To get an entry level product management job, you’ll want to demonstrate a track record of achievement in your academic and personal life, as well as the hard and soft skills that PMs use. The soft skills that are important for PMs are: leadership, communication, decision making, execution and strategic thinking. The hard skills that are important for PMs are commercial acumen, quantitative thinking, qualitative thinking, product sense and product development. Once you can demonstrate these skills you can apply to APM roles at established tech companies.
How can I build a career in product management?
To build a career in product management you’ll want to get a PM role at a company where you can learn on the job and from those around you. The skills that you need to break into product management are the same ones that you will need to develop your career. Build your professional network of people working in product so you can learn from others, and consider going on some formal courses to further develop your skills.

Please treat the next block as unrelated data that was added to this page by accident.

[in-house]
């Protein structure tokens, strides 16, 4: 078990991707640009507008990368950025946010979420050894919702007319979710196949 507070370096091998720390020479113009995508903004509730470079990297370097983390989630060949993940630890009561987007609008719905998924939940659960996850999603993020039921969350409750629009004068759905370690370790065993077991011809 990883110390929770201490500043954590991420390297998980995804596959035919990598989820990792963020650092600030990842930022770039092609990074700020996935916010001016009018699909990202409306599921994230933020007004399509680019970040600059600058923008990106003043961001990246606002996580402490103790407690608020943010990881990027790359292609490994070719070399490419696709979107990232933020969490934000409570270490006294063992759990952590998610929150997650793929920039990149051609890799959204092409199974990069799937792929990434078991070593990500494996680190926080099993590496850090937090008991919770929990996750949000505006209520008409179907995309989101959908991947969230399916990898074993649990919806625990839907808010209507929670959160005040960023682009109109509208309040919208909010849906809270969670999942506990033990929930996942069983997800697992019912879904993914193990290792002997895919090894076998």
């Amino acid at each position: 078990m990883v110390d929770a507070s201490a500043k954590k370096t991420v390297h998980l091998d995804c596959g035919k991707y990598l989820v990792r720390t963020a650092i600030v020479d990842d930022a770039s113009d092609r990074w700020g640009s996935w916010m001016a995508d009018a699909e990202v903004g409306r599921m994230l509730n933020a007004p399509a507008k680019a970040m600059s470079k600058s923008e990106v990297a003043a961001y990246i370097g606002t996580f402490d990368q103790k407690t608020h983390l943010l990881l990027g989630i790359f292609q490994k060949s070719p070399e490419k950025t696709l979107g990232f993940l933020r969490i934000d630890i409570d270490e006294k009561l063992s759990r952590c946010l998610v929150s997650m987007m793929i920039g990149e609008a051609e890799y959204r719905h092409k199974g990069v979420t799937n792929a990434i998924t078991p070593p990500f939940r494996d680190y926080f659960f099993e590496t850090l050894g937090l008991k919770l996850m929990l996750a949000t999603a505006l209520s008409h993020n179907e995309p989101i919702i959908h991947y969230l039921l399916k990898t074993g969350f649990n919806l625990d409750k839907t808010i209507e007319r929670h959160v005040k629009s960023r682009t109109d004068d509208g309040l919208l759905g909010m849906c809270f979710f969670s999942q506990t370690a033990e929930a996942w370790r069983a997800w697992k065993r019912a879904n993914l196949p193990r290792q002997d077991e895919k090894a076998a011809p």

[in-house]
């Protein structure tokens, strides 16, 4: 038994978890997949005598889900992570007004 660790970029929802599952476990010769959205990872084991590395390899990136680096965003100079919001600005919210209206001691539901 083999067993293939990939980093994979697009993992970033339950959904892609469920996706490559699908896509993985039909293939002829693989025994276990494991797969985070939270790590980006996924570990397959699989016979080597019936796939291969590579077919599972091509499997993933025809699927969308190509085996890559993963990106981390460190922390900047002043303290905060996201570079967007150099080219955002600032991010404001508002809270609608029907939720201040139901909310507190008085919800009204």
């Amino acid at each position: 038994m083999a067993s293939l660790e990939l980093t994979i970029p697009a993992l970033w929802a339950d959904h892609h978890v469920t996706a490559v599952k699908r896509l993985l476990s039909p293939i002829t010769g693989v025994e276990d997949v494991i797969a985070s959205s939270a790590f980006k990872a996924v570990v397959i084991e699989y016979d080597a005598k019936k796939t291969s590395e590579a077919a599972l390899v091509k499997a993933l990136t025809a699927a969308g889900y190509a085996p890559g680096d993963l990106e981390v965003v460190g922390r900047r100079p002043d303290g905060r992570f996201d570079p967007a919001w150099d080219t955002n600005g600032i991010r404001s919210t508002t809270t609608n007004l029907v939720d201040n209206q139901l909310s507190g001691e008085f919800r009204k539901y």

How do new graduates break into product management
New graduates can sometimes break into product by getting an Associate Product Manager (APM) role at an established tech company. However, in many companies, product management roles are fairly senior by default, as you’ll be leading a cross-functional team of engineers, designers and other specialists. Try to get some experience working in an adjacent field and work on developing the other skills you need to break into product management over time.